Rare earth elements, vital in the construction of computers, gadgets, and other technical parts, are pretty commonly found around the world; the "rare" part of their name comes from the fact that they're hard to find in dense enough concentrations to be economically viable to extract. In the '80s, California was one of the worlds leading producers of rare earth elements but officials there let production slip in the face of environmental regulation and slipping prices. In 2002, the state's largest rare earth elements mine, Mountain Pass, shut down entirely.
China got into the rare earth elements game in the mid '80s and quickly ramped up production. Today that country controls more than 97 percent of the world's supply.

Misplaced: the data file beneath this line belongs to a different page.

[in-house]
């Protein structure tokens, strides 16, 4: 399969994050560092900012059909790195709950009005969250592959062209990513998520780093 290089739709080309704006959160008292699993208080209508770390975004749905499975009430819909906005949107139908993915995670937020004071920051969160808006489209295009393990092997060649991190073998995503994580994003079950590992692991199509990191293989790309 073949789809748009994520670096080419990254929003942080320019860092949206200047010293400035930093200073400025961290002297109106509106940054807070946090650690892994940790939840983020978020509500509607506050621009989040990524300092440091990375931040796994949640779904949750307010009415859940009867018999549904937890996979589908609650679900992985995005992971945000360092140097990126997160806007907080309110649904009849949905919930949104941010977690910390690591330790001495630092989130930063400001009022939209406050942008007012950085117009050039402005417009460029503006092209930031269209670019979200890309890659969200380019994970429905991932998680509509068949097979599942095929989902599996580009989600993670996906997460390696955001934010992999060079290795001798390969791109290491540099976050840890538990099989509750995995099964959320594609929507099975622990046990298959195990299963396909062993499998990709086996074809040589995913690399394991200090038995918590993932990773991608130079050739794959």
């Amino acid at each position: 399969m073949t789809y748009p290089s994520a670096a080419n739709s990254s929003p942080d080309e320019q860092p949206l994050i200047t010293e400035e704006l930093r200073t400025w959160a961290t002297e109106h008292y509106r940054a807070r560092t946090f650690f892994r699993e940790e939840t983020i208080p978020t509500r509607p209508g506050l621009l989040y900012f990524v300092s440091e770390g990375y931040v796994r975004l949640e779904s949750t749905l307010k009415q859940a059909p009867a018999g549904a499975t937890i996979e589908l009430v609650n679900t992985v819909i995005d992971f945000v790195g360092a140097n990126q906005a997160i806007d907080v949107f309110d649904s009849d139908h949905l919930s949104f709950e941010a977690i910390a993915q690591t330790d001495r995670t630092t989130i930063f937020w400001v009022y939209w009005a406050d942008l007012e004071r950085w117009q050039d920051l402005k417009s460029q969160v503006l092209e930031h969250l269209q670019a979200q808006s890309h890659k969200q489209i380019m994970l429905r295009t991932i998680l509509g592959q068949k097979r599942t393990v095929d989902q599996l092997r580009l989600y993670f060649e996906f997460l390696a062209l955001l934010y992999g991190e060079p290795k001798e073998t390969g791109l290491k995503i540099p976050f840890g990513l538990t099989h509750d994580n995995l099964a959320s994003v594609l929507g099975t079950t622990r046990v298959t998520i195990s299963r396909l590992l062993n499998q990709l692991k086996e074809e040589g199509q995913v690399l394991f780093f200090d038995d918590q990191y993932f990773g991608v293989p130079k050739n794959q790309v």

Higher prices and the recognition that it's probably not a good idea to let China control the markets of such vital raw materials have lead to a sharp jump in the number of rare earth elements mines coming online. The owners of the Mountain Pass mine in California are expected to restart operations this year, and numerous other ventures are popping up in places like Australia, Cananda and Vietnam.
And now Japan wants in on the action. Earlier this year, Japanese officials released a study showing that deep sea mud off the coast of Japan is densely packed with rare earth elements. They estimate that one patch of sea floor 1.5 miles by 1.5 miles wide could hold enough rare earth elements to satisfy the world's supply for a year.
This is good news. Rare earth elements are too important to our society to allow any one country to control them.
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